Hook a shark and you'll hook a crowd


June 20, 1999|By Peter Baker | Peter Baker,SUN STAFF

A knot of about 150 adults and children -- kids of all ages, really -- tightened around the weigh-in dock at the Ocean City Fishing Center late Thursday afternoon. Murmurs rose through a misting rain, and a handful of young girls stifled shrieks, as a 7-foot shark was hoisted on the scales.

"You know, you can have a 300-pound tuna here and a 50-pound shark over there, and the crowd will be drawn to the shark," said Dale Timmons, lifelong resident of Ocean City and editor and publisher of the Coastal Fisherman. "It's always been that way. People are just fascinated by sharks."

The 206-pound mako, caught by Fritz Sine aboard the Mojo, was not remarkable. Several weeks earlier, the Memory Maker had brought in a 315-pound mako, and earlier this month Donnie Simon of Annapolis brought in a state-record thresher that weighed 585 pounds and was 15 feet, 11 inches long.

But Sine's catch was big enough to take the early lead in the Ocean City Shark Tournament and, as he held the mouth open to show rows of sharp teeth, to excite the crowd.

Cameras flashed and clicked. Necks craned. A DJ for a local radio station sent out the news, collared Sine for a quick interview and urged anyone listening to come on down and see the show.

Tournament organizer Mark Sampson stood to the side, head slightly down and a thin grin visible beneath the long bill of his cap.

Sampson is and has been the premier shark fisherman in Ocean City for more than 15 years, running 60 or more charters per season for makos, hammerheads, blues and other sharks that range from inshore waters out to the deep.

And while sharks still stir any crowd, Sampson has seen the fishery off Ocean City change through the years and has become an advocate for conservation of the species, preferring to catch and release sharks.

"As a kid I was fascinated by sharks, and I used to gobble up every bit of information on them I could lay my hands on," said Sampson, 41.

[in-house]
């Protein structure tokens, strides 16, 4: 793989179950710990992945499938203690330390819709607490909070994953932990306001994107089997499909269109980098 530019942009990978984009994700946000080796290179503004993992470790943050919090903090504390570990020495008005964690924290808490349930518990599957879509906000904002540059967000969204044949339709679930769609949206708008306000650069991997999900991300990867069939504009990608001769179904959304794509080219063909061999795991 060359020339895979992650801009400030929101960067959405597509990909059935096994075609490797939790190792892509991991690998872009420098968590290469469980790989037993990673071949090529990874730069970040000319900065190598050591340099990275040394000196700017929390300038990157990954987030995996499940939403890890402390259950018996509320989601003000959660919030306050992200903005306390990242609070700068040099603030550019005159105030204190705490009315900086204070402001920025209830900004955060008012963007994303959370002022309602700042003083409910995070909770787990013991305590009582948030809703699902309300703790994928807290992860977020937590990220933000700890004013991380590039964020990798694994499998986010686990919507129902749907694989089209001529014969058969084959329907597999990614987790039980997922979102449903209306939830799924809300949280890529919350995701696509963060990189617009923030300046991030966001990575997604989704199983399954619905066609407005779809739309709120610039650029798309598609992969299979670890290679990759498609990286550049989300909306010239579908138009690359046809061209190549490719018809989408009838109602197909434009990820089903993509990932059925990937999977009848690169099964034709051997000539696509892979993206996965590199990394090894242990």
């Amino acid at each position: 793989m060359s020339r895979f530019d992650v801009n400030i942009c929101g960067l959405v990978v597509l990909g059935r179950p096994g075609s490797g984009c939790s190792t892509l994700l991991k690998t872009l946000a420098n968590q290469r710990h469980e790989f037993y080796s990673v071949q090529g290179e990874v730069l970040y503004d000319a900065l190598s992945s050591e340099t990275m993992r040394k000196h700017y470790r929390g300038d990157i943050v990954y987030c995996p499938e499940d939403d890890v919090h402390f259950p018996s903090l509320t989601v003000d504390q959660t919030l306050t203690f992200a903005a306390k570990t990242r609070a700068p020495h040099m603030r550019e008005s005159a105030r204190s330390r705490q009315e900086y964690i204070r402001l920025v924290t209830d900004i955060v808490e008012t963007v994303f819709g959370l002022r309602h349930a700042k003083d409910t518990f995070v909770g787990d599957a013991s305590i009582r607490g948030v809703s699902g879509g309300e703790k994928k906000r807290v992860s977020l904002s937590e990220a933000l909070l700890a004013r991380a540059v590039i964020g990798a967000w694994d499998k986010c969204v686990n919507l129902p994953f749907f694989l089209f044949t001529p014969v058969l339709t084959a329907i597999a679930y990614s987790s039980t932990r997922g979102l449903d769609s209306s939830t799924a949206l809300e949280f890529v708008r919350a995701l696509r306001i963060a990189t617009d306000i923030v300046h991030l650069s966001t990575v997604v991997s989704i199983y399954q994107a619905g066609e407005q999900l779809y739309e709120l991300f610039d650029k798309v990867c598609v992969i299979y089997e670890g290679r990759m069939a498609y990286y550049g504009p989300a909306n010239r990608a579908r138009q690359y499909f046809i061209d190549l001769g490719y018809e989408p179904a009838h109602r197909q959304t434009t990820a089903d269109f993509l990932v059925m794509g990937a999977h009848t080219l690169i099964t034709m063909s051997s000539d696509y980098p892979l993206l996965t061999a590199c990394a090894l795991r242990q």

In the late 1970s, when much of the charter fishing business in Ocean City focused on big bluefish migrating along the coast, fishermen on the ocean side pier would catch sharks regularly -- and occasionally bring in a big tiger shark or hammerhead.

"I can remember being on the pier and seeing hammerheads swimming below me and then look a few dozen yards to either side and seeing people swimming or playing in the surf," said Timmons, 52. "The sharks were always there, we knew it and they never caused any problems, really."

But commercial and recreational fishermen have been causing problems for sharks, and the National Marine Fisheries Service this year has 19 kinds of shark on its prohibited species list. The sand tiger, white, long fin mako, bigeye thresher and Atlantic angel sharks are among those prohibited species occasionally encountered off Ocean City.

The dusky shark is the only prohibited species frequently encountered off Maryland's coast.

On open species, NMFS regulations allow recreational anglers to keep only one shark per day per boat, and the minimum size allowed is 4 1/2 feet at fork length. In the Ocean City Shark Tournament, however, the minimum is 6 feet total length.

"It used to be that we had more action for big sharks close to shore," said Sampson, who also runs tuna, billfish and wreck trips on his boat, Fish Finder. "Now it is more smaller sharks inshore later in the summer, while the bigger ones are 20 to 30 miles out."

Sampson attributes the changes to overfishing by recreational anglers and commercial operations and to changes in the food chain.

"Big sharks like big bluefish, which we don't have anymore," said Sampson, "and when you have a smaller food source, you get a smaller shark."

But the big bruisers -- tigers, makos, blues, hammerheads and the common thresher -- still cruise offshore, and until a couple of years ago, Sampson regularly wowed the crowd at the White Marlin Open each August by bringing big tiger sharks to the scales.

"I knew a tiger was the best candidate to win," said Sampson. "But it got to the point that this was the only time we killed them, and we decided this was kind of silly."

The Ocean City Shark Tournament and the White Marlin Open have banned tiger sharks, which are nearly inedible, rather than allow them to be killed simply to win prize money.

Sampson also has banned sandbar sharks from his tournament because they are easily confused with the dusky shark, which is on the NMFS list of prohibited species.

But the challenge of catching and releasing sharks still pleases Sampson, even though the bulk of the charter business these days is focused on tuna.

"If I could only fish for one fish offshore, it would be shark," said Sampson. "If every time the phone rang, it wouldn't break my heart if it was someone who wanted a shark trip."


The $2 rockfish permit was abolished June 1, rather than July 1, as reported last week. However, the cost of a bay fishing license for tidal waters will rise from $7 to $9.

Pub Date: 6/20/99

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